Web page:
Woe is Motorola. Last Thursday it announced that it might (or might not) try to sell off its mobile handset division and then had to check how many bars it had because it seemed like nobody heard a thing.
According to BusinessWeek, “Of the top five cell-phone makers, all but Motorola posted growth in revenue and sales last year.” Motorola is currently third worldwide, behind Nokia and Samsung, and ahead of Sony Ericsson and LG.
Some could argue that either Sony Ericsson or LG might be wise to scoop up Motorola in order to increase their position, but neither company seems too thrilled about the idea.
“We are not interested in buying Motorola’s handset business,” says spokesperson Joh Joong Kwon at South Korea’s LG Electronics. “We believe it is better for us to focus on our resources to grow on our own.”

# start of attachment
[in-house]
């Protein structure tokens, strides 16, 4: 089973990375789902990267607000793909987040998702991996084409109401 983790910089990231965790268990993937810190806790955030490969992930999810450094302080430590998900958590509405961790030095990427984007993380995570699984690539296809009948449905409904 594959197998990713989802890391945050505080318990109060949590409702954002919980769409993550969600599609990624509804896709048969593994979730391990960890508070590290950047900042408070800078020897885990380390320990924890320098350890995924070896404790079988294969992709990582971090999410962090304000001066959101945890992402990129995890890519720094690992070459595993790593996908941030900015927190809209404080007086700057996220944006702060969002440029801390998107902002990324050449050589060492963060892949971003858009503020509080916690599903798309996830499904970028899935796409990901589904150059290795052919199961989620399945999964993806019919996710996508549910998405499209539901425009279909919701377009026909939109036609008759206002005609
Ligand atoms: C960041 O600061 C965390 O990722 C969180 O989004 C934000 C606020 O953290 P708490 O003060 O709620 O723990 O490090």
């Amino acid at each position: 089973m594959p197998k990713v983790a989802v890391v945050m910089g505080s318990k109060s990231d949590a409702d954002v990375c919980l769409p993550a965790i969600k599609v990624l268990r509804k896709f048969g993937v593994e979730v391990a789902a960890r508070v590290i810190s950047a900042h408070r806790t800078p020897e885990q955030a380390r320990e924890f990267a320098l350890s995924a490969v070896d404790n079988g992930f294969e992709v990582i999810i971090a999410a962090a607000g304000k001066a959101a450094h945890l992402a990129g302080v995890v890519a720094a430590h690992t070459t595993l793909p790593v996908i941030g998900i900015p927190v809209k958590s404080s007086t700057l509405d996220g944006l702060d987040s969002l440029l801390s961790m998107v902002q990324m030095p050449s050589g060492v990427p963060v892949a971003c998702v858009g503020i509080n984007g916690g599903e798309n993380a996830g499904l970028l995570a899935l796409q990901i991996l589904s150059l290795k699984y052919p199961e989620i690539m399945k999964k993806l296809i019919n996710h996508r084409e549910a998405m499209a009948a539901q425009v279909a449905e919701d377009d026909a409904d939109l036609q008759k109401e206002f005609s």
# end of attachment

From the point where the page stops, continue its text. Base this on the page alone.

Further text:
Ericsson CEO Carl-Henric Svanberg cautioned against such a deal. “We would take a very cautious view on such a thing because we do believe you are better off doing it on your own,” Svanberg told analysts, according to a Reuters (RTRSY) report.
So the strategy seems to be to go it alone. That, and Motorola’s presence in the US comes with obstacles like carrier exclusivity agreements that don’t exist abroad and “a history of Asian companies failing to retain top engineers and marketers in their U.S. operations” make a purchase by one of the big players seem less and less likely.
BusinessWeek points out that companies like Lenovo and “smaller Chinese hardware makers” are more likely to consider such a purchase. Lenovo, however, just dropped out of the cell phone game and “all Chinese handset makers are struggling badly, even in their home market, and most are bleeding red ink.”
Asian Companies Wary Of Motorola [BusinessWeek]